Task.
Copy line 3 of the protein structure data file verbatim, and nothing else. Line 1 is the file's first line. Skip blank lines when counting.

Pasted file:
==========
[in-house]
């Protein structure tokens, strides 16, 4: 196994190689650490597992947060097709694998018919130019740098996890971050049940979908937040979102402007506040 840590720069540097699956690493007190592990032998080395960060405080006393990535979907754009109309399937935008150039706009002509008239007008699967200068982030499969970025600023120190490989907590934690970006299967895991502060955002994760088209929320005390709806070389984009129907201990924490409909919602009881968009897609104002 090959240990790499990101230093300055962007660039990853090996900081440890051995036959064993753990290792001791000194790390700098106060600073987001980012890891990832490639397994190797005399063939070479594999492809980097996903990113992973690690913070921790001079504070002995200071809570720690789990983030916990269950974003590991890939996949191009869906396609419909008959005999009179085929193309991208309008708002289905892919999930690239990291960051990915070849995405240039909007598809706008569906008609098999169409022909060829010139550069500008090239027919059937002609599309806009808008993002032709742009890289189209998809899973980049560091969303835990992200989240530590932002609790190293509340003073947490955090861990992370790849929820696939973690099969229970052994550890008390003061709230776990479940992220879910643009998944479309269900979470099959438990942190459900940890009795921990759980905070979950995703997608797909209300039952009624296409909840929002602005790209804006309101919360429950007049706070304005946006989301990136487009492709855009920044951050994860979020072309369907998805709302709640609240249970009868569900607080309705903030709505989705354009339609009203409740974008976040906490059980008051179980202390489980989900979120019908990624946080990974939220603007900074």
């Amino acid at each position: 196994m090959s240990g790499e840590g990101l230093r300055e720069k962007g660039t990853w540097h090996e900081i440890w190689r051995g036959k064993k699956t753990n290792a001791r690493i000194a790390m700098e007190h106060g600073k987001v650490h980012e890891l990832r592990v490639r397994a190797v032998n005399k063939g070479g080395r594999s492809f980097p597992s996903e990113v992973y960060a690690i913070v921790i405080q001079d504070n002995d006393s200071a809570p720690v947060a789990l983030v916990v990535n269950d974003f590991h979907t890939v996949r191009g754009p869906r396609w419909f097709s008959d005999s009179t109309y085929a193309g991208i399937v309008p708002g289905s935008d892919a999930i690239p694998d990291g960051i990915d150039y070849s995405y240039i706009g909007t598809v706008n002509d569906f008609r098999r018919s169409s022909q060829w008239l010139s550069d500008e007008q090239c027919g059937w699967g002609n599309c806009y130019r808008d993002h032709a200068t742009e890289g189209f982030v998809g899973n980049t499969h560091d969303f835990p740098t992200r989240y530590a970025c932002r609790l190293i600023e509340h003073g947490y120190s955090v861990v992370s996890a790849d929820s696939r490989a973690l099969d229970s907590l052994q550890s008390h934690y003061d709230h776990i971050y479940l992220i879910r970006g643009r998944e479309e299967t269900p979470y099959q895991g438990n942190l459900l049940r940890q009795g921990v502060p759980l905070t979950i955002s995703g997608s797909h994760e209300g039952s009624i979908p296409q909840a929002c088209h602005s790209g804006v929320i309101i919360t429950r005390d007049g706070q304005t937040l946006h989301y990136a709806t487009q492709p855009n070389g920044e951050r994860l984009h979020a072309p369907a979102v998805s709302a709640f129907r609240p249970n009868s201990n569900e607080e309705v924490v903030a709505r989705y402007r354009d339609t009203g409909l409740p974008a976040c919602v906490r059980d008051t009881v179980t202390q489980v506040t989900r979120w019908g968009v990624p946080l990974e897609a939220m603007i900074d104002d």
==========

């Amino acid at each position: 196994m090959s240990g790499e840590g990101l230093r300055e720069k962007g660039t990853w540097h090996e900081i440890w190689r051995g036959k064993k699956t753990n290792a001791r690493i000194a790390m700098e007190h106060g600073k987001v650490h980012e890891l990832r592990v490639r397994a190797v032998n005399k063939g070479g080395r594999s492809f980097p597992s996903e990113v992973y960060a690690i913070v921790i405080q001079d504070n002995d006393s200071a809570p720690v947060a789990l983030v916990v990535n269950d974003f590991h979907t890939v996949r191009g754009p869906r396609w419909f097709s008959d005999s009179t109309y085929a193309g991208i399937v309008p708002g289905s935008d892919a999930i690239p694998d990291g960051i990915d150039y070849s995405y240039i706009g909007t598809v706008n002509d569906f008609r098999r018919s169409s022909q060829w008239l010139s550069d500008e007008q090239c027919g059937w699967g002609n599309c806009y130019r808008d993002h032709a200068t742009e890289g189209f982030v998809g899973n980049t499969h560091d969303f835990p740098t992200r989240y530590a970025c932002r609790l190293i600023e509340h003073g947490y120190s955090v861990v992370s996890a790849d929820s696939r490989a973690l099969d229970s907590l052994q550890s008390h934690y003061d709230h776990i971050y479940l992220i879910r970006g643009r998944e479309e299967t269900p979470y099959q895991g438990n942190l459900l049940r940890q009795g921990v502060p759980l905070t979950i955002s995703g997608s797909h994760e209300g039952s009624i979908p296409q909840a929002c088209h602005s790209g804006v929320i309101i919360t429950r005390d007049g706070q304005t937040l946006h989301y990136a709806t487009q492709p855009n070389g920044e951050r994860l984009h979020a072309p369907a979102v998805s709302a709640f129907r609240p249970n009868s201990n569900e607080e309705v924490v903030a709505r989705y402007r354009d339609t009203g409909l409740p974008a976040c919602v906490r059980d008051t009881v179980t202390q489980v506040t989900r979120w019908g968009v990624p946080l990974e897609a939220m603007i900074d104002d």